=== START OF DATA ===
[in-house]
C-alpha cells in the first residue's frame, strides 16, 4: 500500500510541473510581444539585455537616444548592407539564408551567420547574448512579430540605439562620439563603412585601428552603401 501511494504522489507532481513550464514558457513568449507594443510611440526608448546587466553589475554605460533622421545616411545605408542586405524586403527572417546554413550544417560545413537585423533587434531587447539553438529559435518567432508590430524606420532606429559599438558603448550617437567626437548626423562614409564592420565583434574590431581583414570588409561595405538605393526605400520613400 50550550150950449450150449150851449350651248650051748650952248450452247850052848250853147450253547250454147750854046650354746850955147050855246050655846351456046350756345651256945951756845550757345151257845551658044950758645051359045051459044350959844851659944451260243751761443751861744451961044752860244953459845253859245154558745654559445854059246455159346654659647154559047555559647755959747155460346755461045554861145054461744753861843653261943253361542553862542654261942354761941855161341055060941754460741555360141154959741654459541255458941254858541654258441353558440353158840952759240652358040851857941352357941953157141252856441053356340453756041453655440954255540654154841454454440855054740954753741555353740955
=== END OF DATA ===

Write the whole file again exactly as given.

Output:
[in-house]
C-alpha cells in the first residue's frame, strides 16, 4: 500500500510541473510581444539585455537616444548592407539564408551567420547574448512579430540605439562620439563603412585601428552603401 501511494504522489507532481513550464514558457513568449507594443510611440526608448546587466553589475554605460533622421545616411545605408542586405524586403527572417546554413550544417560545413537585423533587434531587447539553438529559435518567432508590430524606420532606429559599438558603448550617437567626437548626423562614409564592420565583434574590431581583414570588409561595405538605393526605400520613400 50550550150950449450150449150851449350651248650051748650952248450452247850052848250853147450253547250454147750854046650354746850955147050855246050655846351456046350756345651256945951756845550757345151257845551658044950758645051359045051459044350959844851659944451260243751761443751861744451961044752860244953459845253859245154558745654559445854059246455159346654659647154559047555559647755959747155460346755461045554861145054461744753861843653261943253361542553862542654261942354761941855161341055060941754460741555360141154959741654459541255458941254858541654258441353558440353158840952759240652358040851857941352357941953157141252856441053356340453756041453655440954255540654154841454454440855054740954753741555353740955